Lawyers who give advice to artists and copyright owners say a recent report by the federal standing committee on Canadian Heritage contains some interesting findings.
Artists told the committee they are not receiving enough financial compensation for their work and technology is aggravating the problem.
“Witnesses from the creative industries spoke about a disparity between the value of creative content enjoyed by consumers and the revenues that are received by artists and creative industries,” said the report.
“According to many witnesses, this disparity, which is known as the ‘value gap,’ is growing.”
However, Canadian artists aren’t the only ones having a hard time.
The committee heard that copyright owners are also facing challenges posed by technology.
“The committee heard that the proliferation of unlawful streaming services is inextricably linked with decreased remuneration for creators,” said the report.
“Canadians are increasingly and, at times unwittingly, consuming stolen content online. For copyright owners, having their content removed from such sites is an expensive, time-consuming process.”
The report called on the federal government to “increase its efforts to combat piracy and enforce copyright.”
James Green, a partner in intellectual property in litigation at Gowling WLG in Toronto, says the report contains some recommendations that, if enacted, could be a more dramatic shift from existing laws. One is related to a visual artist’s right to generate royalties in the resale of their own work, he says.
“It’s a concept that is recognized and has been recognized for a long time in some jurisdictions worldwide, but it would be new to Canada,” says Green.
For example, the report said visual artists do not get the same benefits as writers and composers, who receive royalties when their work is republished or performed.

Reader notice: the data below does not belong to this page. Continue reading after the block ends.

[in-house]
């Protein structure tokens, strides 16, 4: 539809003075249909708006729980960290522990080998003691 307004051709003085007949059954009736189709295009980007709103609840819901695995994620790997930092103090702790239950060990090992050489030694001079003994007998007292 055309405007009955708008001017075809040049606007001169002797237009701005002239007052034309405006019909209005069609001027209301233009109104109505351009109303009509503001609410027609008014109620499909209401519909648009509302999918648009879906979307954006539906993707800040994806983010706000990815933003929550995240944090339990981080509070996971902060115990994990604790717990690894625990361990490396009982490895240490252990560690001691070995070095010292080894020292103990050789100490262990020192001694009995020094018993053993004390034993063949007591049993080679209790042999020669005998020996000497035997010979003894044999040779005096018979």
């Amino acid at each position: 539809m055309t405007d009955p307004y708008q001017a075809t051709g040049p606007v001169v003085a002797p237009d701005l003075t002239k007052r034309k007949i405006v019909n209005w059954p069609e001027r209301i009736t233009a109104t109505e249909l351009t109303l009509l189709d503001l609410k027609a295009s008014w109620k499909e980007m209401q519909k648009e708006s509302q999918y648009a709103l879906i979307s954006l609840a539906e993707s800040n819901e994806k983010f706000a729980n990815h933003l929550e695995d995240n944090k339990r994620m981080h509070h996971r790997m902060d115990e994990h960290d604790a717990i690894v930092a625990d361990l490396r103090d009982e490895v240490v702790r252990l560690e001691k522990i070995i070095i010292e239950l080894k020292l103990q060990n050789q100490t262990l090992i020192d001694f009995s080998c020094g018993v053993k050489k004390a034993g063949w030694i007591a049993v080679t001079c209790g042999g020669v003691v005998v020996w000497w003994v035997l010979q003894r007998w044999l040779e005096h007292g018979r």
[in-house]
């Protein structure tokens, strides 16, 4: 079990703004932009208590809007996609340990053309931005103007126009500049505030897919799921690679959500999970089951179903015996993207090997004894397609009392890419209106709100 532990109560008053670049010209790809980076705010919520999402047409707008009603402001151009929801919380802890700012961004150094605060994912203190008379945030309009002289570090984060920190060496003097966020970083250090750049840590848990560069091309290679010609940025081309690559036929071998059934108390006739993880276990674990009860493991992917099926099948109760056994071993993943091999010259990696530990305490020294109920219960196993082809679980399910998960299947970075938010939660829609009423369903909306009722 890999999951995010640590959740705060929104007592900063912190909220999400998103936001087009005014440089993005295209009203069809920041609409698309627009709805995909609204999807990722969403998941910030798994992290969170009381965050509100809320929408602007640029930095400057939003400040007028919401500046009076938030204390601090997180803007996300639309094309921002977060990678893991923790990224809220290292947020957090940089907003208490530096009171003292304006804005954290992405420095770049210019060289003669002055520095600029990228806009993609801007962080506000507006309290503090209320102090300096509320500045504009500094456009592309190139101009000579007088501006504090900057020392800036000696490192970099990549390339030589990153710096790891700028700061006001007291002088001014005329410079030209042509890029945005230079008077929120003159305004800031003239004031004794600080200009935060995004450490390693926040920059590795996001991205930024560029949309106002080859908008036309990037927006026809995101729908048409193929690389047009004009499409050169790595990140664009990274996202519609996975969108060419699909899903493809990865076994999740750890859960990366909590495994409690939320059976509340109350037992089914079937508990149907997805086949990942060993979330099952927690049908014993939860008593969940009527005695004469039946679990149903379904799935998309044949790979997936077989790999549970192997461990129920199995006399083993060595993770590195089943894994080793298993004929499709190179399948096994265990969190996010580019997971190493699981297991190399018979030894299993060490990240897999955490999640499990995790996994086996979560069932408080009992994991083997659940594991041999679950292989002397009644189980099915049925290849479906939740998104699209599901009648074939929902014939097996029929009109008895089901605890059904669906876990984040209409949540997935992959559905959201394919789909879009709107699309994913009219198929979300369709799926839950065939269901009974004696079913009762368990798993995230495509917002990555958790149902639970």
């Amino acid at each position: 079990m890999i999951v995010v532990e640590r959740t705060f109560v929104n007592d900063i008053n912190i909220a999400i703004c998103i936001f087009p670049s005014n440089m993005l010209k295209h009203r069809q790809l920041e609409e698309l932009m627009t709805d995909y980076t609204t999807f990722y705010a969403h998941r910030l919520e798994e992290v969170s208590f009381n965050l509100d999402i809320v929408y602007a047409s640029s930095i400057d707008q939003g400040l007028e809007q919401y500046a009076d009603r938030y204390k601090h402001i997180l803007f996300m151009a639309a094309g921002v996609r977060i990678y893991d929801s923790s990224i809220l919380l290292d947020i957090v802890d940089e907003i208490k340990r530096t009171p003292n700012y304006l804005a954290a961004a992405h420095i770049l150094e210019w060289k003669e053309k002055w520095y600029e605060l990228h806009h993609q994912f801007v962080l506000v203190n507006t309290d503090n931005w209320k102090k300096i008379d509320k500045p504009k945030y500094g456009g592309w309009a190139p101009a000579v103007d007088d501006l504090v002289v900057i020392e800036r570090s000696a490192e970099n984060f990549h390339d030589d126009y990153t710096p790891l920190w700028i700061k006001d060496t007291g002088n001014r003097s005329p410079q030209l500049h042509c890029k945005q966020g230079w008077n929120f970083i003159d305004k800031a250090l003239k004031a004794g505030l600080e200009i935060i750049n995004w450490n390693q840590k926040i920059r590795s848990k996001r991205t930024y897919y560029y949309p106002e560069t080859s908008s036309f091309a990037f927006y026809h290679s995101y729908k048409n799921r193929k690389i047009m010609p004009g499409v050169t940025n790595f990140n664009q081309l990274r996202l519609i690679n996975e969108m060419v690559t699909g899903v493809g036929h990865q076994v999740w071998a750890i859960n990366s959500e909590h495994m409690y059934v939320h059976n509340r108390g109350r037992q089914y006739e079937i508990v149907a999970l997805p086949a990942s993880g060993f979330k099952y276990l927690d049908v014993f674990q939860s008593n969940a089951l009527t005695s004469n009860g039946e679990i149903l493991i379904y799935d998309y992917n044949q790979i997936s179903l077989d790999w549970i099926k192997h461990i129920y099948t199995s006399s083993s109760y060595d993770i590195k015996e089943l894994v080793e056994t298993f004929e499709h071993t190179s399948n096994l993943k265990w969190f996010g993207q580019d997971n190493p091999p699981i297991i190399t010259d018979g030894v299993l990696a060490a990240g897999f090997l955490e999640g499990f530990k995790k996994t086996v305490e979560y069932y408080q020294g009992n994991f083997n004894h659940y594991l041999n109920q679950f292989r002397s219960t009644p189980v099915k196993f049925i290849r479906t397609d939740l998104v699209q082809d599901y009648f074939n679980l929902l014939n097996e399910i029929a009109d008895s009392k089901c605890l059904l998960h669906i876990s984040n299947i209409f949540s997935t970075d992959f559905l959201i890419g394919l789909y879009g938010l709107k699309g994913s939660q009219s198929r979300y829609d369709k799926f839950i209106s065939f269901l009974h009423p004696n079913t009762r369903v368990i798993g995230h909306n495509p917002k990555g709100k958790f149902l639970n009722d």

“Visual artists, usually their only compensation or their main compensation is the first time they sell a painting or sculpture, so the concept here is that there would be a legislative change that would require on any resale of those types of works that a percentage of resale costs would be directed back to the artists,” he says.
Another proposed change pertains to explicitly recognizing screenwriters and directors of cinematographic works, such as television and film, as copyright co-owners and co-authors of the work, instead of producers.
Jessica Zagar, an associate at Cassels Brock & Blackwell LLP in Toronto, says in the report that the standing committee made a recommendation asking the federal government to examine the safe harbour exceptions and laws “to ensure that Internet service providers are accountable for their role in the distribution of content.”
“That was sought by many witnesses, who urged the committee to recognize that ISPs who play a more active role in the distribution of content online should take more responsibility for that content,” she says. “The committee has also adopted a number of proposals advanced by the music industry, including amendments that would remove certain royalty exemptions for sound recordings played on the radio and allow sound recordings used in television and film to be eligible for public performance remuneration.”
Green says it’s important to keep in mind that the recommendations are far from being legislation at this point, but they indicate some possible future legal developments. That includes the extension of a copyright term up to 70 years after an artist’s death from 50 years.
“That is something that has been promised many times previously by different governments. It’s also part of the new NAFTA agreement and, again, it’s something that’s recommended again by this committee, so that is something that definitely has traction and looks like it’s going to happen sooner rather than later,” he says.
Howard Knopf, counsel with Macera & Jarzyna LLP in Ottawa, says he disagrees with much of what was in the report.
“Some of these recommendations, such as the concept of harmonizing statutory damages remedies available to collectives, also reflect certain unfortunate views held by officials who may lack sufficient expertise in copyright law and practice,” he says.
“Lawyers and lobbyists advising content owners and collectives should be careful what they wish for. Excessive demands and temporary success in persuading politicians to issue an imbalanced document usually backfire badly. . . ”